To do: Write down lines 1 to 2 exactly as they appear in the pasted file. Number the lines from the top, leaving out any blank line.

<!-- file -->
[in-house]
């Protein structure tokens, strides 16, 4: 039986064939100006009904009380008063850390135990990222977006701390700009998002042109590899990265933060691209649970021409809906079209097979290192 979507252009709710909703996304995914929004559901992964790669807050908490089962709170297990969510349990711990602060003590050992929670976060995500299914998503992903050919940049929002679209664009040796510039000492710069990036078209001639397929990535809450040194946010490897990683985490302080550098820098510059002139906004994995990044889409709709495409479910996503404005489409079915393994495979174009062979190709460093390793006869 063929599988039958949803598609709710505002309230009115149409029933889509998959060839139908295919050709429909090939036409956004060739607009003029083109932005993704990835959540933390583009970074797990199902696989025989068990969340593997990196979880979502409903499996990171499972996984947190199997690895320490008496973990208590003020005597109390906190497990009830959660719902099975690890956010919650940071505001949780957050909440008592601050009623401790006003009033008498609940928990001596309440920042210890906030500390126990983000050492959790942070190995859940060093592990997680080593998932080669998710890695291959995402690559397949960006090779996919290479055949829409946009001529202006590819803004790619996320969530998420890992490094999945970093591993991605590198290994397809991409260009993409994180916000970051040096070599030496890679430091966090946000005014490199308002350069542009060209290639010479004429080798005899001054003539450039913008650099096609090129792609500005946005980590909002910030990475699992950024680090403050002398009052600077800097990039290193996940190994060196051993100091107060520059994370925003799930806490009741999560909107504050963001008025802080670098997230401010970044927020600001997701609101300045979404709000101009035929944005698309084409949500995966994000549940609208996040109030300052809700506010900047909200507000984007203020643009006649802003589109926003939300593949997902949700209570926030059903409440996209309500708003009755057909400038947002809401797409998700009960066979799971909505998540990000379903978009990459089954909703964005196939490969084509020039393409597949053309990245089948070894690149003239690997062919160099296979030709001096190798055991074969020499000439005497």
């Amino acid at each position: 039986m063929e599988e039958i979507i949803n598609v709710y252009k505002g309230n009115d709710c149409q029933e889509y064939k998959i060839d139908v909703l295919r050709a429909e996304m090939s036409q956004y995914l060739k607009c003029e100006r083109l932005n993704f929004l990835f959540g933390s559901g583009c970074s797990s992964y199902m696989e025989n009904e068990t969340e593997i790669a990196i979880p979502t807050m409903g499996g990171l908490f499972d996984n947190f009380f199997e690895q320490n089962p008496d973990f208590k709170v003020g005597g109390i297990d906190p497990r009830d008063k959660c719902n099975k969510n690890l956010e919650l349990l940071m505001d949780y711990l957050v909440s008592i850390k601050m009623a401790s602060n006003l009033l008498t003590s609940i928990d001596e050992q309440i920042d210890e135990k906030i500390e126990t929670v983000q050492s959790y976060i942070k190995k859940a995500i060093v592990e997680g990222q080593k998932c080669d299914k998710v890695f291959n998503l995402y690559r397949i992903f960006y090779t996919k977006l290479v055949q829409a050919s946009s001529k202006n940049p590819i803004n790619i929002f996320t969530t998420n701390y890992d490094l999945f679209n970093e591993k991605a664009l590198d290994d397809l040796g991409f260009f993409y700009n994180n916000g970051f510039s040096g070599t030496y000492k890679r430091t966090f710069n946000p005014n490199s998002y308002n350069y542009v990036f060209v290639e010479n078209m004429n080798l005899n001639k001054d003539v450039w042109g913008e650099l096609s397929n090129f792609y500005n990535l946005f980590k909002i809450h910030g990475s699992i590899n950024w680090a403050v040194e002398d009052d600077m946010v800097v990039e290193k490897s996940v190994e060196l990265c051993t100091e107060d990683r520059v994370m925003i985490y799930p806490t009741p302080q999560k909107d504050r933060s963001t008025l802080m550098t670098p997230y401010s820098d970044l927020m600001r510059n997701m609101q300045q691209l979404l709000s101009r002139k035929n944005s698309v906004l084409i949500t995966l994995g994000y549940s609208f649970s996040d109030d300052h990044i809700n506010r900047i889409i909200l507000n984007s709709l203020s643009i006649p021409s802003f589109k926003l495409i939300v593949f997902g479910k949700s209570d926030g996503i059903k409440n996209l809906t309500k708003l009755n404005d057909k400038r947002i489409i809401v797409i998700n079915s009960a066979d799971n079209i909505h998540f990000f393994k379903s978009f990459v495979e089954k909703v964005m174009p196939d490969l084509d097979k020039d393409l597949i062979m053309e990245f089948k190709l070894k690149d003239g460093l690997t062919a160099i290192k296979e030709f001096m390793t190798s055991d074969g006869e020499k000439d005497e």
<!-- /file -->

[in-house]
């Protein structure tokens, strides 16, 4: 039986064939100006009904009380008063850390135990990222977006701390700009998002042109590899990265933060691209649970021409809906079209097979290192 979507252009709710909703996304995914929004559901992964790669807050908490089962709170297990969510349990711990602060003590050992929670976060995500299914998503992903050919940049929002679209664009040796510039000492710069990036078209001639397929990535809450040194946010490897990683985490302080550098820098510059002139906004994995990044889409709709495409479910996503404005489409079915393994495979174009062979190709460093390793006869 063929599988039958949803598609709710505002309230009115149409029933889509998959060839139908295919050709429909090939036409956004060739607009003029083109932005993704990835959540933390583009970074797990199902696989025989068990969340593997990196979880979502409903499996990171499972996984947190199997690895320490008496973990208590003020005597109390906190497990009830959660719902099975690890956010919650940071505001949780957050909440008592601050009623401790006003009033008498609940928990001596309440920042210890906030500390126990983000050492959790942070190995859940060093592990997680080593998932080669998710890695291959995402690559397949960006090779996919290479055949829409946009001529202006590819803004790619996320969530998420890992490094999945970093591993991605590198290994397809991409260009993409994180916000970051040096070599030496890679430091966090946000005014490199308002350069542009060209290639010479004429080798005899001054003539450039913008650099096609090129792609500005946005980590909002910030990475699992950024680090403050002398009052600077800097990039290193996940190994060196051993100091107060520059994370925003799930806490009741999560909107504050963001008025802080670098997230401010970044927020600001997701609101300045979404709000101009035929944005698309084409949500995966994000549940609208996040109030300052809700506010900047909200507000984007203020643009006649802003589109926003939300593949997902949700209570926030059903409440996209309500708003009755057909400038947002809401797409998700009960066979799971909505998540990000379903978009990459089954909703964005196939490969084509020039393409597949053309990245089948070894690149003239690997062919160099296979030709001096190798055991074969020499000439005497």